Researchers from St Michael's Hospital in Toronto conducted a 2 year follow-up study on the effects of a 10-week, 2 hours per week, Mindfulness-Based Chronic Pain Management course on chronic pain. The 99 chronic pain patients received the course either via traditional face-to-face, in-person teaching (Present site group) or via videoconferencing from their local hospital site (Distant site group) for those in rural areas, far from direct access to care. Wait list patients served as controls.

Pre- and postcourse measures of quality of life, pain catastrophizing and usual pain ratings were collected over a period of two years. Patients at Present and Distant sites achieved similar gains in mental health (P < 0.01) and pain catastrophizing levels (P < 0.01) relative to controls. However, the Present site group obtained significantly higher scores on the physical dimension of quality of life (P < 0.01) and lower usual-pain ratings (P < 0.05) than the Distant site group.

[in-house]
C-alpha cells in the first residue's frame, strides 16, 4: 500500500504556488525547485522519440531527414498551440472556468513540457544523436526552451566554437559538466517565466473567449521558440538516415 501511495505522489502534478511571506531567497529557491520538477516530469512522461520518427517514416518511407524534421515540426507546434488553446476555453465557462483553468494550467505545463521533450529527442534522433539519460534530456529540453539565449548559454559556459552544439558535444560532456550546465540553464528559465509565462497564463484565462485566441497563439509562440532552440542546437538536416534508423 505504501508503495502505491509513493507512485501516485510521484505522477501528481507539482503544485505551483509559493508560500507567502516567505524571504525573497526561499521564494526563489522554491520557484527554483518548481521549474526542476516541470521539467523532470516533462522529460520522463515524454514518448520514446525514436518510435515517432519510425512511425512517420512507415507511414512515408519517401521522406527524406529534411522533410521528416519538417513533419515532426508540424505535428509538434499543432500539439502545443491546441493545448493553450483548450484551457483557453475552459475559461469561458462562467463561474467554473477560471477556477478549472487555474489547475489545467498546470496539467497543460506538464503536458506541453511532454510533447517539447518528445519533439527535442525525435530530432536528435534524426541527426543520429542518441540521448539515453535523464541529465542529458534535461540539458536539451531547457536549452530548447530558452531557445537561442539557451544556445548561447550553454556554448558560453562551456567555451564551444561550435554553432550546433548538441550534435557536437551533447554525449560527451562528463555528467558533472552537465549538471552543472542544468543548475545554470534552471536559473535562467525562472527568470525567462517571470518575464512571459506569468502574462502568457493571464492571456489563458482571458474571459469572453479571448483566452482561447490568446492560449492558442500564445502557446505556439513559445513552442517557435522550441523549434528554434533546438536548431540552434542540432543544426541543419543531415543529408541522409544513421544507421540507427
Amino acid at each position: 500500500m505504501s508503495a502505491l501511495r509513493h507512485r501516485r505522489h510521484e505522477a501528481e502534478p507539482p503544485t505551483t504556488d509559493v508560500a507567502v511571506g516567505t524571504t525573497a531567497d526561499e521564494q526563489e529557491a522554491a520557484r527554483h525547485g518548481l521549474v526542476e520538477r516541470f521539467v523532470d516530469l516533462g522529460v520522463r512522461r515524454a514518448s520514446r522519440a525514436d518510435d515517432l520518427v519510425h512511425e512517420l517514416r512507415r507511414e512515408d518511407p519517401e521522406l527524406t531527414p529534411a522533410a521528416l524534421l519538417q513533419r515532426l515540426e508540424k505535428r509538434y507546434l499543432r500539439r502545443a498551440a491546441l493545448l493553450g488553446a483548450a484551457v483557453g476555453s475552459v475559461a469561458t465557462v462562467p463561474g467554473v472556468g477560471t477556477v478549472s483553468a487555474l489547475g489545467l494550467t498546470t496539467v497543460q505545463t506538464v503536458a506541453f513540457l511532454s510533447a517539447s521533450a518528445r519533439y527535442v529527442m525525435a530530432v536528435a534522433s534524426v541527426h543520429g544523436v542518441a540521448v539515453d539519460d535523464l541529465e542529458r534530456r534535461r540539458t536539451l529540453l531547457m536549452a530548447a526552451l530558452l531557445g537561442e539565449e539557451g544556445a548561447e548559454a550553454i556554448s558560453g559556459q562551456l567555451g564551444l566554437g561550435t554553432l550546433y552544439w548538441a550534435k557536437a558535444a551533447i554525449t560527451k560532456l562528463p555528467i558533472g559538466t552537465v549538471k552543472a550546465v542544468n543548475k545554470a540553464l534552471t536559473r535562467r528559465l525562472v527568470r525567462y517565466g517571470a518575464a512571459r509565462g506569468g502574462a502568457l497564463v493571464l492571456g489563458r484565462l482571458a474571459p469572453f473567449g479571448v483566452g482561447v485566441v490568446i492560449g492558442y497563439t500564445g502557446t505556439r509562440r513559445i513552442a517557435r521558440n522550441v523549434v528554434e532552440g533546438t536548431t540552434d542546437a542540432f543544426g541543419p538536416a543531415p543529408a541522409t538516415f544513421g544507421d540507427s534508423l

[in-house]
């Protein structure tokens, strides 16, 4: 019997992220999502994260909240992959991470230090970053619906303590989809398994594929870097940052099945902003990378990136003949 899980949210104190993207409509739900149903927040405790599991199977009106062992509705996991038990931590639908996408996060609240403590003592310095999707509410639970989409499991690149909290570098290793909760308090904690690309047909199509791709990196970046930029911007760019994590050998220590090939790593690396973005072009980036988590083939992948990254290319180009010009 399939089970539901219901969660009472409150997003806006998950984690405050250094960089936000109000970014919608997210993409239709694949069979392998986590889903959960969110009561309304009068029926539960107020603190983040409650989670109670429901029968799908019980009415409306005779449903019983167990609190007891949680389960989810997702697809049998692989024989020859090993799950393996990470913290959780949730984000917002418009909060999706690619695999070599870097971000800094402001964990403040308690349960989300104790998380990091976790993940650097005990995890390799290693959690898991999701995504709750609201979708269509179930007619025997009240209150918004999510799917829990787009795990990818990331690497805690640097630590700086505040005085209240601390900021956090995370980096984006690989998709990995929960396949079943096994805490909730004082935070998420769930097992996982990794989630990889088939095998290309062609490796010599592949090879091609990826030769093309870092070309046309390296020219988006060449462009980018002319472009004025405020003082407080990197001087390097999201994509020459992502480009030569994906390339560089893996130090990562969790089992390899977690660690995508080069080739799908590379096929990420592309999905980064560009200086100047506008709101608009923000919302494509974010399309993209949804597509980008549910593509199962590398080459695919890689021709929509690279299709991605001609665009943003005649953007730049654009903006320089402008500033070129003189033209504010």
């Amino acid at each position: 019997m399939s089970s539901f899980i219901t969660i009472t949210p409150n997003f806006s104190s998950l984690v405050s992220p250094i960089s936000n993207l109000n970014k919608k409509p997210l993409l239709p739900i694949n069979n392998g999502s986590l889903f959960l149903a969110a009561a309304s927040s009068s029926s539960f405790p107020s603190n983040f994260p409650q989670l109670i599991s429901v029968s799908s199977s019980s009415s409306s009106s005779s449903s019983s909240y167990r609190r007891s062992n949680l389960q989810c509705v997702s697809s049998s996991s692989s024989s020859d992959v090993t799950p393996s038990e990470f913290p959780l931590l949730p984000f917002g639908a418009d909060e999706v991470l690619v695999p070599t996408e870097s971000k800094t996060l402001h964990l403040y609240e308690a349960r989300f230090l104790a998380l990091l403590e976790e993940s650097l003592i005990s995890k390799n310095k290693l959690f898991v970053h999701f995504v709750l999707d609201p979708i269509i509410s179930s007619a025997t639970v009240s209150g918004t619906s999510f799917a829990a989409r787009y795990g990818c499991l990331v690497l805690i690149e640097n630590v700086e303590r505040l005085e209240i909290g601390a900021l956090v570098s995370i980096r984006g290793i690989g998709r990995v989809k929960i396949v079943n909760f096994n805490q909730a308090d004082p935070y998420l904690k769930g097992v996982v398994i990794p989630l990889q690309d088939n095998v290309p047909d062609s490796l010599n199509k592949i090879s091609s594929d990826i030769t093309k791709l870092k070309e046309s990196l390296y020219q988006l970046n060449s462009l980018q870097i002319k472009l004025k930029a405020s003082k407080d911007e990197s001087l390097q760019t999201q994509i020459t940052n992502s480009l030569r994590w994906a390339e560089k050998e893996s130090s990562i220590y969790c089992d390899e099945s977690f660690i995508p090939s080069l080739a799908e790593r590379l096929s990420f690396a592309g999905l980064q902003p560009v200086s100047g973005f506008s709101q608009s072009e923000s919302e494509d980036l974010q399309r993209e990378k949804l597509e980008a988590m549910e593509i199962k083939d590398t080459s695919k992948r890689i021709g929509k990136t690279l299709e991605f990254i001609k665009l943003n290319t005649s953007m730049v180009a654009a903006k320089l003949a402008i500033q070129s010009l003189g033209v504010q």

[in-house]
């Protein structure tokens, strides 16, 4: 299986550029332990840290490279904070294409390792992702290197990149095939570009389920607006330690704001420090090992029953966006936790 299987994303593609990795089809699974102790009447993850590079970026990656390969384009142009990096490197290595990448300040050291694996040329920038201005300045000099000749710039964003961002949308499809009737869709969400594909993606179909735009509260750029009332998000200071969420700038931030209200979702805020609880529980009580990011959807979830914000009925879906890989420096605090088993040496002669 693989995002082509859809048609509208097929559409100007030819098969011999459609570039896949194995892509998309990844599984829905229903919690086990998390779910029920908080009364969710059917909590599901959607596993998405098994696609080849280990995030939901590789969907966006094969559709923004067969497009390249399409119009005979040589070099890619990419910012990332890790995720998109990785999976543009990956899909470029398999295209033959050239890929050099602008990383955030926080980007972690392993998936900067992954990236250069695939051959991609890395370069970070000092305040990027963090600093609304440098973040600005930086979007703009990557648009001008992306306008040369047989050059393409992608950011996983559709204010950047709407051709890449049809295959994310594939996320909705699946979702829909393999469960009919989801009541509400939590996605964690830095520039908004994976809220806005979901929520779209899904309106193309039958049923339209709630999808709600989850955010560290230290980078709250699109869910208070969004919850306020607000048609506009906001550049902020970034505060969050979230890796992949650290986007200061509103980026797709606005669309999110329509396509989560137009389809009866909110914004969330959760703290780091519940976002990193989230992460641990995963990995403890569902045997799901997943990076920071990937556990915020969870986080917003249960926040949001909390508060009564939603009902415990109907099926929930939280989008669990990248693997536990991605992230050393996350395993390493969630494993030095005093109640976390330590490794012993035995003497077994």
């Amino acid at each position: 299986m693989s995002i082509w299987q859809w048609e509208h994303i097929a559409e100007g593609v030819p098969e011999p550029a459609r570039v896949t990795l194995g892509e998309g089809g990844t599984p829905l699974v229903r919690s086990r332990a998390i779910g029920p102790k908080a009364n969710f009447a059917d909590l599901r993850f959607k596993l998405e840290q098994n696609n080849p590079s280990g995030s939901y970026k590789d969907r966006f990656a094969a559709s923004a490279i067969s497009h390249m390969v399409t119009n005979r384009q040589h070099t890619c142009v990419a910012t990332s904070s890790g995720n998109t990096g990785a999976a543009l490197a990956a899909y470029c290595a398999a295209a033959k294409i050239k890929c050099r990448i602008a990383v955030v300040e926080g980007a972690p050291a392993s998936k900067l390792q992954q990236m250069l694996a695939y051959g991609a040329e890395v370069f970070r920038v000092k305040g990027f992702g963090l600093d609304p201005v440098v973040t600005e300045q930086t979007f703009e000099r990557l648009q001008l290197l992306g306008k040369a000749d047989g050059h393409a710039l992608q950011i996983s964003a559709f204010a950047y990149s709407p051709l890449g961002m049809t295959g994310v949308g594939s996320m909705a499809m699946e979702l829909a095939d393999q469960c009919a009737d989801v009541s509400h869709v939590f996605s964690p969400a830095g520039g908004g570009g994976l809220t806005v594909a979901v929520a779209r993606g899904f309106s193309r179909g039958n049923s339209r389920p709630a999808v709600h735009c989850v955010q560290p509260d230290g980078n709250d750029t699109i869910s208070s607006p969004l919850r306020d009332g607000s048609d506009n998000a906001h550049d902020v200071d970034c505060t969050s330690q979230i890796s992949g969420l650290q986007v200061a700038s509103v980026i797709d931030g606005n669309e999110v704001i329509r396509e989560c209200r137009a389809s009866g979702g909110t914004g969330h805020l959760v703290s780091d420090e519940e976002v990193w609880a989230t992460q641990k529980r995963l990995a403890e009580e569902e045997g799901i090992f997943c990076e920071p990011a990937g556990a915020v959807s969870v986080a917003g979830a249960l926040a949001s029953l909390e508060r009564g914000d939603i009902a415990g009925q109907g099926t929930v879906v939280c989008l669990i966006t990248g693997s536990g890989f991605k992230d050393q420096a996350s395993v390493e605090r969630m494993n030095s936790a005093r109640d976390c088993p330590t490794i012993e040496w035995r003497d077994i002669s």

The results suggest that videoconferencing is an effective mode of delivery for the Mindfulness course and may represent a new way of helping chronic pain patients in rural areas manage their suffering, but it is not as effective as in-person teaching.
Citation:Gardner-Nix J, Backman S, Barbati J, Grummitt J. Evaluating distance education of a mindfulness-based meditation programme for chronic pain management. Journal of Telemedicine & Telecare. 2008;14(2):88-92. [email protected]